Remote work means different things to different people. It’s a term that’s been on the buzz list the past few years, with businesses and media commentators singing its praises, making brash predictions, weighing up its pros and cons, and offering advice on how to become a remote worker.
Even with all the conversation, experts – and workers themselves – have yet to converge on the experience, culture or exactly how it should be handled by companies. One thing is clear, though: it’s moved beyond just the somewhat satirical image of someone skimming emails on a tropical island or making conference calls in pajamas.
The number of people in the US who work remotely at least occasionally rose to 43 percent in 2017 from 9 percent in 2007, meaning more and more businesses are having to confront the integration of this component of a workforce. For many, that begins with trying to figure out exactly what makes this genre of employee tick.
There’s likely no water cooler and office drinks but, according to a 2018 survey by Buffer, 78 percent of remote workers call their home their primary workspace. Buffer itself is an organization with an entirely remote workforce, and it says working from home allows its employees to look after their children and pets while they’re on the job.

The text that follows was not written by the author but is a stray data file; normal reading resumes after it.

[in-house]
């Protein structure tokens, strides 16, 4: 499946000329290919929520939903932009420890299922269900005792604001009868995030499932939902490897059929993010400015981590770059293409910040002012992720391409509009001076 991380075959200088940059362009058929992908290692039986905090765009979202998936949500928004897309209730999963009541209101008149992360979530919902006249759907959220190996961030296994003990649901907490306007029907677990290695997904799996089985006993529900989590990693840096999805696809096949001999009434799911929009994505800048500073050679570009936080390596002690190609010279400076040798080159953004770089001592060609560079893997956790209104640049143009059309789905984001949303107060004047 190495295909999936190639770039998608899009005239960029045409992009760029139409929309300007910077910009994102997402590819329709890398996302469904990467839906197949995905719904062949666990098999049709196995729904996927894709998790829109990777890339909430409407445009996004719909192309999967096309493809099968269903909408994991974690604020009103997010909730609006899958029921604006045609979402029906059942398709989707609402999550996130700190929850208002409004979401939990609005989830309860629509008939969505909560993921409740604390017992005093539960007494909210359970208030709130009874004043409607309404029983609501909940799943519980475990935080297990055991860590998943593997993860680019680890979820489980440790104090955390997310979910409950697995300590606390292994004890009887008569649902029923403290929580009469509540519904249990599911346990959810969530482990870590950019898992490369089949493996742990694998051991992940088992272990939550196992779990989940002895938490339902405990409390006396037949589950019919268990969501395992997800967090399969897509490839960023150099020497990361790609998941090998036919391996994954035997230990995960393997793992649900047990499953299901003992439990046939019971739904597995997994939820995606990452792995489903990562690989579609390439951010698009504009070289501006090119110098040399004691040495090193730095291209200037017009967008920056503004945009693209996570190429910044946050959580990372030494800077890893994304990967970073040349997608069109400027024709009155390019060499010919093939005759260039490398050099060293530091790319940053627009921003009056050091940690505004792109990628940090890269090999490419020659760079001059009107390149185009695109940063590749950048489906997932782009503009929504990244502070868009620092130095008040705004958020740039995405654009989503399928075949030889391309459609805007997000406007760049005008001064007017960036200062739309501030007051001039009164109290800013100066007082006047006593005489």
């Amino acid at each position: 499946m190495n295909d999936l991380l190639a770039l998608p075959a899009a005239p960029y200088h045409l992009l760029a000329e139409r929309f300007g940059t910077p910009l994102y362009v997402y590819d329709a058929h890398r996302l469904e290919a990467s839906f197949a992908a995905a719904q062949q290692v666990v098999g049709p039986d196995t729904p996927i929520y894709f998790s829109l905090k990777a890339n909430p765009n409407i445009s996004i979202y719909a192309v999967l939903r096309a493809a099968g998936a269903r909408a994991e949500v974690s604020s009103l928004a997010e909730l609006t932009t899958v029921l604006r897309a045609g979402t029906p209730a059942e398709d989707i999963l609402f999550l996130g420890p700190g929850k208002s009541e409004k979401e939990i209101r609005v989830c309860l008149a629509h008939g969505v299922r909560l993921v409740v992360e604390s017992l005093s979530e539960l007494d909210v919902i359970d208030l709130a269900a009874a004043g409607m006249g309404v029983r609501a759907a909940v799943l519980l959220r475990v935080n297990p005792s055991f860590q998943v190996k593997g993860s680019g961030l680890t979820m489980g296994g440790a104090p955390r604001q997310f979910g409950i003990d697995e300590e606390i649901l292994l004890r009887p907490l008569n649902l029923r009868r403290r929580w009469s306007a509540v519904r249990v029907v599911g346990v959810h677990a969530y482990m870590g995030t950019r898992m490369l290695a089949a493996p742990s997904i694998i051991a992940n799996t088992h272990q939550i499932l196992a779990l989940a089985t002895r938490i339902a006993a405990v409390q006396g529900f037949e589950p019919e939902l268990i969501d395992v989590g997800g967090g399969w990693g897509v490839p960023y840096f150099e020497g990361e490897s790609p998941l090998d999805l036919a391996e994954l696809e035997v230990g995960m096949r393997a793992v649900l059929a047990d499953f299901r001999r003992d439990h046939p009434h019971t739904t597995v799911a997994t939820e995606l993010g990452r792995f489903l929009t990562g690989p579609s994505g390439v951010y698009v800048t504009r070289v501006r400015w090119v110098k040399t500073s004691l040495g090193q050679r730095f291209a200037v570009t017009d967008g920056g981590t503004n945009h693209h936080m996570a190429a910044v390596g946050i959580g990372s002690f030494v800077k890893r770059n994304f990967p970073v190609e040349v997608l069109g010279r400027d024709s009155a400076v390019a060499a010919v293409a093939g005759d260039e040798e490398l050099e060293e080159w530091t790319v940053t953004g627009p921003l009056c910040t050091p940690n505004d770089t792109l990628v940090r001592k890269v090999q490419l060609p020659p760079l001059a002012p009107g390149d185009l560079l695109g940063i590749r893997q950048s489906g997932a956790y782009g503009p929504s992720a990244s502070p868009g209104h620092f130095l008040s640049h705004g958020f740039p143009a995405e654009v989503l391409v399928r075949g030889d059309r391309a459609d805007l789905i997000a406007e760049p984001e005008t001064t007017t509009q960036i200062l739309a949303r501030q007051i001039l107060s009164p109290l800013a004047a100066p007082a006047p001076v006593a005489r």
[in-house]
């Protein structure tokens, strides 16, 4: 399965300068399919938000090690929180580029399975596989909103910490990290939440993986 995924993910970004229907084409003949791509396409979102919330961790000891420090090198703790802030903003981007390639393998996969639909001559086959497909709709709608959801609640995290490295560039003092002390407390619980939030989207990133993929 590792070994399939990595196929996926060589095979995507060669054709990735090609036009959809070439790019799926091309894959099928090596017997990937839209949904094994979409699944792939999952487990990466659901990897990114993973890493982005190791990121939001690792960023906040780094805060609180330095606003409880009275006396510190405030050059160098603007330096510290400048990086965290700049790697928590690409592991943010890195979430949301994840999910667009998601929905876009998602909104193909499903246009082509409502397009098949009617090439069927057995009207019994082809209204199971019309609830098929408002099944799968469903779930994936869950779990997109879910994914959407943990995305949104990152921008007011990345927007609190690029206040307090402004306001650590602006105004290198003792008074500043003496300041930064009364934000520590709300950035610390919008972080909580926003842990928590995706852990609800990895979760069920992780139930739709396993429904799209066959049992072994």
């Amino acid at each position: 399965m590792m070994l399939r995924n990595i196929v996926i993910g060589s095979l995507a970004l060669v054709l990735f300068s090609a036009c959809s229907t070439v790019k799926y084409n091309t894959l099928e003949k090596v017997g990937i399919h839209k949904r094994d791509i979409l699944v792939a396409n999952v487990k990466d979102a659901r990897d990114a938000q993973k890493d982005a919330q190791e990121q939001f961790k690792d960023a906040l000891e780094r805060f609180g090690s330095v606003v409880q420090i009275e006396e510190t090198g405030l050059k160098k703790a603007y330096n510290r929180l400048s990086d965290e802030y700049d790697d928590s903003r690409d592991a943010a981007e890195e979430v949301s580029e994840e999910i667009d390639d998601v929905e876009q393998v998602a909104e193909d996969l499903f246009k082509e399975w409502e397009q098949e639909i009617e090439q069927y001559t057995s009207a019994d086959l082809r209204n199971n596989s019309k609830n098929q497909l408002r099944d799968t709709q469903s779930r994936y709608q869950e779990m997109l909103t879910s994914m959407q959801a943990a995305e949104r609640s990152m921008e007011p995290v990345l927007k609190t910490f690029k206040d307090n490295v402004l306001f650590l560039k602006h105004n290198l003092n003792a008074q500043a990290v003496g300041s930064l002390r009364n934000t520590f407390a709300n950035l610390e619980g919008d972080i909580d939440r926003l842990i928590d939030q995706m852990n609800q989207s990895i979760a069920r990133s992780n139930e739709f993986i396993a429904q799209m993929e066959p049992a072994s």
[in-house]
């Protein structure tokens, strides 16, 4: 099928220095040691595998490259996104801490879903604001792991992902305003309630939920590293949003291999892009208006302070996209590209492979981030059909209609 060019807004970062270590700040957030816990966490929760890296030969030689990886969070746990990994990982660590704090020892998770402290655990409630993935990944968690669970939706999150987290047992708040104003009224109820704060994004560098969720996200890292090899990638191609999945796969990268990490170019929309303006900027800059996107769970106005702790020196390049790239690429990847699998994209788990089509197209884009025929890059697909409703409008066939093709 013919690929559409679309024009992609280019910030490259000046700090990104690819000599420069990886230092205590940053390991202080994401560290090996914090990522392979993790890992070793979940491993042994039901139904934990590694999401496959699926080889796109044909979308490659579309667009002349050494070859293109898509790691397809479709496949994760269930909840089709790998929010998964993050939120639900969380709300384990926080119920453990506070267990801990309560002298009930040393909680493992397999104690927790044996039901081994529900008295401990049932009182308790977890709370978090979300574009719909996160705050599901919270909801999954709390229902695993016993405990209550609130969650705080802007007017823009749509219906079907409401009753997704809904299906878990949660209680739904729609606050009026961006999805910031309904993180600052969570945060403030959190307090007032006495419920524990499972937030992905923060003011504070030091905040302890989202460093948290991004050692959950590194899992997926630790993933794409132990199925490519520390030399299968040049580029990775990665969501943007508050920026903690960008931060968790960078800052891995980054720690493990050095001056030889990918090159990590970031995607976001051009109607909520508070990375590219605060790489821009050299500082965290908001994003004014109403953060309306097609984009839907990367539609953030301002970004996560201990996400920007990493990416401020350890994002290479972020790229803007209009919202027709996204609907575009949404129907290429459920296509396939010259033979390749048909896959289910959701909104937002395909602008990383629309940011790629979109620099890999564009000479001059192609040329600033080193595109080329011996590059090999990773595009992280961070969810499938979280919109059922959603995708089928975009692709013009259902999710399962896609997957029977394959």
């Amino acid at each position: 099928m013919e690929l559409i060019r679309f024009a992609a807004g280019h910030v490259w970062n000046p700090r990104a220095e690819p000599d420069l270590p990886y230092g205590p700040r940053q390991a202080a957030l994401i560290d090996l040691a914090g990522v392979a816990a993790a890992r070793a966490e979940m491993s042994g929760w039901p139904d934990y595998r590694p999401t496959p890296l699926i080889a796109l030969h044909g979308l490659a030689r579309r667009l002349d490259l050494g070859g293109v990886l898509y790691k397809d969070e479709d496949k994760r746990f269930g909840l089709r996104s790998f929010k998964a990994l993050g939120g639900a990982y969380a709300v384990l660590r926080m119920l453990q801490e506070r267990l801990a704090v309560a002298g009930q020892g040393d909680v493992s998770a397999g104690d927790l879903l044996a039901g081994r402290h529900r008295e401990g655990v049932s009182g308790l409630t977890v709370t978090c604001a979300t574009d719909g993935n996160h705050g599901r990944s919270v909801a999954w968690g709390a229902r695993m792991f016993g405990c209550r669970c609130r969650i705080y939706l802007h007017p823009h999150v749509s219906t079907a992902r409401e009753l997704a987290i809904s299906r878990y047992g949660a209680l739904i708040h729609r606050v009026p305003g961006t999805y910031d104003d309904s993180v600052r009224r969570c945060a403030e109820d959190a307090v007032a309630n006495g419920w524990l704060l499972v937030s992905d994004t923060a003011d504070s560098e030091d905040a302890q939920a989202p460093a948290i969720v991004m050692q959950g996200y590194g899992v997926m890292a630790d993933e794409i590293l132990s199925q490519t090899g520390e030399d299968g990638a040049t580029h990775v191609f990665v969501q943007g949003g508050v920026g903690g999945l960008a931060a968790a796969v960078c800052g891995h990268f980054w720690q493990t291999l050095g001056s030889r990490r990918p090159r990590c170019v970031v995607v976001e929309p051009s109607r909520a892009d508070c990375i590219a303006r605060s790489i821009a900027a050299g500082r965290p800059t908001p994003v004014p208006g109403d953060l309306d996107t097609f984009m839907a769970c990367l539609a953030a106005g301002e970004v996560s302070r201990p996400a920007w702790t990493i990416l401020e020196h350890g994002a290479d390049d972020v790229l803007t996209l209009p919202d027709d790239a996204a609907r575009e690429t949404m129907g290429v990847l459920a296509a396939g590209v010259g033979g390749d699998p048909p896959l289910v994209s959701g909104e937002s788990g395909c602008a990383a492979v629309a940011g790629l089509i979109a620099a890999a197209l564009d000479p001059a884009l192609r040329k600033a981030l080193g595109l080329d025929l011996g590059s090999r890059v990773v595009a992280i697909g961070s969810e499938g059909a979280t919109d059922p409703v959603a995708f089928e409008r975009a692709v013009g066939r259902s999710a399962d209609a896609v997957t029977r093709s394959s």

While there are perks, working from home isn’t without its challenges. A 2018 study on remote work by freelance services marketplace Fiverr showed that 30 percent of the surveyed remote workers missed the sense of community that comes with working in an office, citing loneliness and a feeling of being left out.
Furthermore, remote workers can also struggle to stay motivated without anyone else around. Alex Uff, a translator who’s worked remotely from his apartment for over four years, says he chose to work from home rather than a co-working space because “it’s cheaper, more comfortable, and gives you more time in the day without a commute.” But working from home means that Uff has to be more disciplined. “Challenges include independently instating a structure and sticking to it,” he says.